In C, what meaning, if any does the t at the end of integer types like uint8_t and int32_t have? Where did it originate? Why wasn't the type just called int32?
4
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1answer
153 views

Lambda Return Type Inference

Writing my own JVM compiler, I am facing a giant problem that I am desperately unable to solve: Lambda Return Type Inference 1. Overview of the compiler lifecycle More specifically, the order in ...
4
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1answer
160 views

With sufficiently advanced static typing, what are the advantages of dynamic type systems? [closed]

This question appears to be fairly well tread, for example: Do dynamic typed languages deserve all the criticism? What is the supposed productivity gain of dynamic typing? etc. However, most ...
0
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2answers
89 views

Are static methods of a class part of its type?

As far as I understand it, classes –as they are supported in OOP languages such as C++, Java, and Scala – define the type of each object I can instantiate with that class. Not all features of a class ...
13
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1answer
235 views

Why is Haskell unable to avoid repeated evaluation without the monomorphism restriction?

I just finished learnyouahaskell the other day, and I was trying to make sense of the Monomorphism Restriction, as described by the Haskell Wiki. I think I understand how the MR can prevent repeated ...
116
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10answers
9k views

Should we define types for everything?

Recently I got into a problem with the readability of my code. I had a function that did an operation and returned a string representing the ID of this operation for future reference (a bit like ...
2
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2answers
176 views

Haskell types for functions

I don't understand the answer to this question: Q: Can Haskell find a type for the function selfapply defined by: selfapply f = f f A: The function selfapply is not typeable in the simple ...
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2answers
131 views

What do you get when you cross a multi-precision integer with a floating-point number?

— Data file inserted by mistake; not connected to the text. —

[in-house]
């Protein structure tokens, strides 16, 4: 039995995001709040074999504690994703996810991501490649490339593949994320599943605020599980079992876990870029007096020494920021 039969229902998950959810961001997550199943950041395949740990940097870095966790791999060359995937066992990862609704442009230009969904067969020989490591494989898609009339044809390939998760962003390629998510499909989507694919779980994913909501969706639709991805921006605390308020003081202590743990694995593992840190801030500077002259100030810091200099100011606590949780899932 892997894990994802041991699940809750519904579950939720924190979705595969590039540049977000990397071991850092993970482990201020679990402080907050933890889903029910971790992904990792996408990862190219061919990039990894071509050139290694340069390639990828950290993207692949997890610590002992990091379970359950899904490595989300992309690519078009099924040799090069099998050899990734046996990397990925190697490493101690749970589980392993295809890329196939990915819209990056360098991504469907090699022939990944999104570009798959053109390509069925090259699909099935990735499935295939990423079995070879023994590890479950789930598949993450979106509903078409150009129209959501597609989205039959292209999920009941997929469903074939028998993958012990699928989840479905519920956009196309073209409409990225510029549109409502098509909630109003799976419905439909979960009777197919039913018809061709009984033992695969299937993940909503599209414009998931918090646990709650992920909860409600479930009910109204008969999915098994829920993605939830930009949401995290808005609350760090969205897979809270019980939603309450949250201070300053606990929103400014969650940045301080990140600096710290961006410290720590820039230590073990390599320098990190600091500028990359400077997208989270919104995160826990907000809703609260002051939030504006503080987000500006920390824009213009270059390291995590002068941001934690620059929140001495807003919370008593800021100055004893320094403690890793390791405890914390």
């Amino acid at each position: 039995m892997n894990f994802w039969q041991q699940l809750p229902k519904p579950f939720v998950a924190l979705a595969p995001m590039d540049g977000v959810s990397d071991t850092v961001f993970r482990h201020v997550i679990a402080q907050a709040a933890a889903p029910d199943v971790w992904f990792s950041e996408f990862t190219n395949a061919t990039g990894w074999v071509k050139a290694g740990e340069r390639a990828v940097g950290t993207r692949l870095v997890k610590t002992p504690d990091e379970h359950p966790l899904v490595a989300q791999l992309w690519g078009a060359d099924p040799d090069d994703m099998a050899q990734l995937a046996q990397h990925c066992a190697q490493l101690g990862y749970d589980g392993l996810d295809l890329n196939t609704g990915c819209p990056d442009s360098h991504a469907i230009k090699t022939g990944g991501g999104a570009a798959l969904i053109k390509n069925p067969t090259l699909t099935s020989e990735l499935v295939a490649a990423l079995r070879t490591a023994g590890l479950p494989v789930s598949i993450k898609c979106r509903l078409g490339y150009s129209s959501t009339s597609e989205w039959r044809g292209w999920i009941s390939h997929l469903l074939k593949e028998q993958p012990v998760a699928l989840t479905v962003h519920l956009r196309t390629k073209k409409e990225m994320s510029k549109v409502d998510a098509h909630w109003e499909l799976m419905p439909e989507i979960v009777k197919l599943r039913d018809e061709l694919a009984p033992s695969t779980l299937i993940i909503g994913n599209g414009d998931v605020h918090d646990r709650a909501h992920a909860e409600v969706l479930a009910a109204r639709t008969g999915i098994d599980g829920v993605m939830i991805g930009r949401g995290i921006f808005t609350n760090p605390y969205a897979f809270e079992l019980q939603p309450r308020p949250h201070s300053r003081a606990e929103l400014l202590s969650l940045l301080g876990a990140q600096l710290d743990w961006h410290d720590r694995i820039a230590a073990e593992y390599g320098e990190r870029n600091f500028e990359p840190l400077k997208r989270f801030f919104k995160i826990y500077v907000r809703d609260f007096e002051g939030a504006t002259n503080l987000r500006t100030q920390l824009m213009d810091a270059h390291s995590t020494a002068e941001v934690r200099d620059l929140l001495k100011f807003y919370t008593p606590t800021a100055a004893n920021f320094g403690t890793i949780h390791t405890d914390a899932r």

I'm working on adding multi-precision integers to the suite of numeric types in my APL interpreter, but I'm not sure what to do about the odd type-combinations that now arise. I now have the following ...
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1answer
53 views

What's the best way to store class/type info in a plugin system in your software?

There are lots of applications like 3ds Max, Maya, etc that allows you to use plugins, where even the default nodes are created as plugins. This is all good but if the developer changes the ...
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7answers
6k views

Is there a reason to have a bottom type in a programming language?

A bottom type is a construct primarily appearing in mathematical type theory. It is also called the empty type. It is a type that has no values, but is a subtype of all types. If a function's return ...
14
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2answers
410 views

Is higher-rank parametric polymorphism useful?

I'm pretty sure everyone is familiar with generic methods of the form: T DoSomething<T>(T item) This function is also called parametrically polymorphic (PP), specifically rank-1 PP. Let's ...
14
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2answers
690 views

Is it possible to “bake dimension into a type” in haskell?

Suppose I want to write a library that deals with vectors and matrices. Is it possible to bake the dimensions into the types, so that operations of incompatible dimensions generate an error at compile ...
13
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1answer
517 views

Why do you need higher kinds?

Some languages allow for classes and functions with type parameters (such as List<T> where T may be an arbitrary type). For example, you can have a function like: List<S> Function<S, ...